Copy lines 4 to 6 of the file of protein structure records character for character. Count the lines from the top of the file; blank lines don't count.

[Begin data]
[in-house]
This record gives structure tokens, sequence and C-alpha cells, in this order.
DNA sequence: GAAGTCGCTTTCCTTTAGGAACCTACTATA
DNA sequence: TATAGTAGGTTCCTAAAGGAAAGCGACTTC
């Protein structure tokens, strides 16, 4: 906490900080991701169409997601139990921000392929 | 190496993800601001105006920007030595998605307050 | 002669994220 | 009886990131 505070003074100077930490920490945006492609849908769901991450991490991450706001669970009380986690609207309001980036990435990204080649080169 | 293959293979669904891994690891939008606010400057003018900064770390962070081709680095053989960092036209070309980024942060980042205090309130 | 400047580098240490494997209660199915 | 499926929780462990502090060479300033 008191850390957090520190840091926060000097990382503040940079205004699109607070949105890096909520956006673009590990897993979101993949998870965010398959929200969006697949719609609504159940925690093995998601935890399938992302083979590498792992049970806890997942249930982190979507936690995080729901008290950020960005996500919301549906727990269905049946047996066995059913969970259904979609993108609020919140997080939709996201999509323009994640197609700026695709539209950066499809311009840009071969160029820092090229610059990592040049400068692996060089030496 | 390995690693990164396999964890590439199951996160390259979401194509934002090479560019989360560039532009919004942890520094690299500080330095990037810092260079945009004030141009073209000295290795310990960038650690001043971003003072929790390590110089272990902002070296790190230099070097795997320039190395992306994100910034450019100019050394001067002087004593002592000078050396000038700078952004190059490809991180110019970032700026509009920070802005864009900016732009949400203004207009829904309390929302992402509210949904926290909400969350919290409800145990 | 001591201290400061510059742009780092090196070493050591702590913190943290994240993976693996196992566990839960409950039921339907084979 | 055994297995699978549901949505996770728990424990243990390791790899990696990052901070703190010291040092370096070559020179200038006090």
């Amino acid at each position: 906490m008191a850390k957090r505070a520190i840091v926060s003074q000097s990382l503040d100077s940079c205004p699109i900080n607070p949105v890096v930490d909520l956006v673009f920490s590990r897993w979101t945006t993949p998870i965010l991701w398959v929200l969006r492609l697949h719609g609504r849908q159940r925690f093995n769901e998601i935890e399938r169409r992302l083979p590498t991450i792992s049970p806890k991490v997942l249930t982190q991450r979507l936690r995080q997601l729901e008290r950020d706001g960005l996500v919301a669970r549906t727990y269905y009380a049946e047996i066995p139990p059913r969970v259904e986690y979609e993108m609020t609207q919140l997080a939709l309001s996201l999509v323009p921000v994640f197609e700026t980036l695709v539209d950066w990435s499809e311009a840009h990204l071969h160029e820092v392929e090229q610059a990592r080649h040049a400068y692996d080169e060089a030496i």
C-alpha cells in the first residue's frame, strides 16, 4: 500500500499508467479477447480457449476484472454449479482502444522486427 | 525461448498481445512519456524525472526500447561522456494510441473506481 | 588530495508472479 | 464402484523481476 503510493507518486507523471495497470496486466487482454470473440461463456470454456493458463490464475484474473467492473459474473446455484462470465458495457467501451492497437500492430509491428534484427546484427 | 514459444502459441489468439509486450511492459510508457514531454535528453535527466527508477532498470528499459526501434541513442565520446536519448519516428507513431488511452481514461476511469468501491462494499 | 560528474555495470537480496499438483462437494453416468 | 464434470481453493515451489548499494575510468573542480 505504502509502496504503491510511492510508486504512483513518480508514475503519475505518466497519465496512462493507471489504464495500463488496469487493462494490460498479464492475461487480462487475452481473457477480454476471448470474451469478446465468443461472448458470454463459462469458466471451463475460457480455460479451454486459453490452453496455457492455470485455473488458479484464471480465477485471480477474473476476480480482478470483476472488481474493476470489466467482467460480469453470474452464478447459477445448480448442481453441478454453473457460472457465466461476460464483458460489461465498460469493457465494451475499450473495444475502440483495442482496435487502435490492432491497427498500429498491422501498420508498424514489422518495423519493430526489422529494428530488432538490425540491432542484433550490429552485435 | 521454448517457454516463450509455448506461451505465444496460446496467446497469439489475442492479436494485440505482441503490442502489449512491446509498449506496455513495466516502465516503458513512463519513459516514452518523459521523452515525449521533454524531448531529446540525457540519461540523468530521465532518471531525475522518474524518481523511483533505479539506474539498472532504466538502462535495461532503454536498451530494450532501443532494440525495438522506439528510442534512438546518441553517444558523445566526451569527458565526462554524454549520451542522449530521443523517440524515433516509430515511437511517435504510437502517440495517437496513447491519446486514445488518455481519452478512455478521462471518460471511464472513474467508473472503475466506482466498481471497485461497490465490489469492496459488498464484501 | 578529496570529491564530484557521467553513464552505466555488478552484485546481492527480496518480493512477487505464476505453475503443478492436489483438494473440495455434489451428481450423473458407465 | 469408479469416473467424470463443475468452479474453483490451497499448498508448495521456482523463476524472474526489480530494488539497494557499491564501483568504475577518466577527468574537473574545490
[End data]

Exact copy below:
DNA sequence: TATAGTAGGTTCCTAAAGGAAAGCGACTTC
């Protein structure tokens, strides 16, 4: 906490900080991701169409997601139990921000392929 | 190496993800601001105006920007030595998605307050 | 002669994220 | 009886990131 505070003074100077930490920490945006492609849908769901991450991490991450706001669970009380986690609207309001980036990435990204080649080169 | 293959293979669904891994690891939008606010400057003018900064770390962070081709680095053989960092036209070309980024942060980042205090309130 | 400047580098240490494997209660199915 | 499926929780462990502090060479300033 008191850390957090520190840091926060000097990382503040940079205004699109607070949105890096909520956006673009590990897993979101993949998870965010398959929200969006697949719609609504159940925690093995998601935890399938992302083979590498792992049970806890997942249930982190979507936690995080729901008290950020960005996500919301549906727990269905049946047996066995059913969970259904979609993108609020919140997080939709996201999509323009994640197609700026695709539209950066499809311009840009071969160029820092090229610059990592040049400068692996060089030496 | 390995690693990164396999964890590439199951996160390259979401194509934002090479560019989360560039532009919004942890520094690299500080330095990037810092260079945009004030141009073209000295290795310990960038650690001043971003003072929790390590110089272990902002070296790190230099070097795997320039190395992306994100910034450019100019050394001067002087004593002592000078050396000038700078952004190059490809991180110019970032700026509009920070802005864009900016732009949400203004207009829904309390929302992402509210949904926290909400969350919290409800145990 | 001591201290400061510059742009780092090196070493050591702590913190943290994240993976693996196992566990839960409950039921339907084979 | 055994297995699978549901949505996770728990424990243990390791790899990696990052901070703190010291040092370096070559020179200038006090």
């Amino acid at each position: 906490m008191a850390k957090r505070a520190i840091v926060s003074q000097s990382l503040d100077s940079c205004p699109i900080n607070p949105v890096v930490d909520l956006v673009f920490s590990r897993w979101t945006t993949p998870i965010l991701w398959v929200l969006r492609l697949h719609g609504r849908q159940r925690f093995n769901e998601i935890e399938r169409r992302l083979p590498t991450i792992s049970p806890k991490v997942l249930t982190q991450r979507l936690r995080q997601l729901e008290r950020d706001g960005l996500v919301a669970r549906t727990y269905y009380a049946e047996i066995p139990p059913r969970v259904e986690y979609e993108m609020t609207q919140l997080a939709l309001s996201l999509v323009p921000v994640f197609e700026t980036l695709v539209d950066w990435s499809e311009a840009h990204l071969h160029e820092v392929e090229q610059a990592r080649h040049a400068y692996d080169e060089a030496i």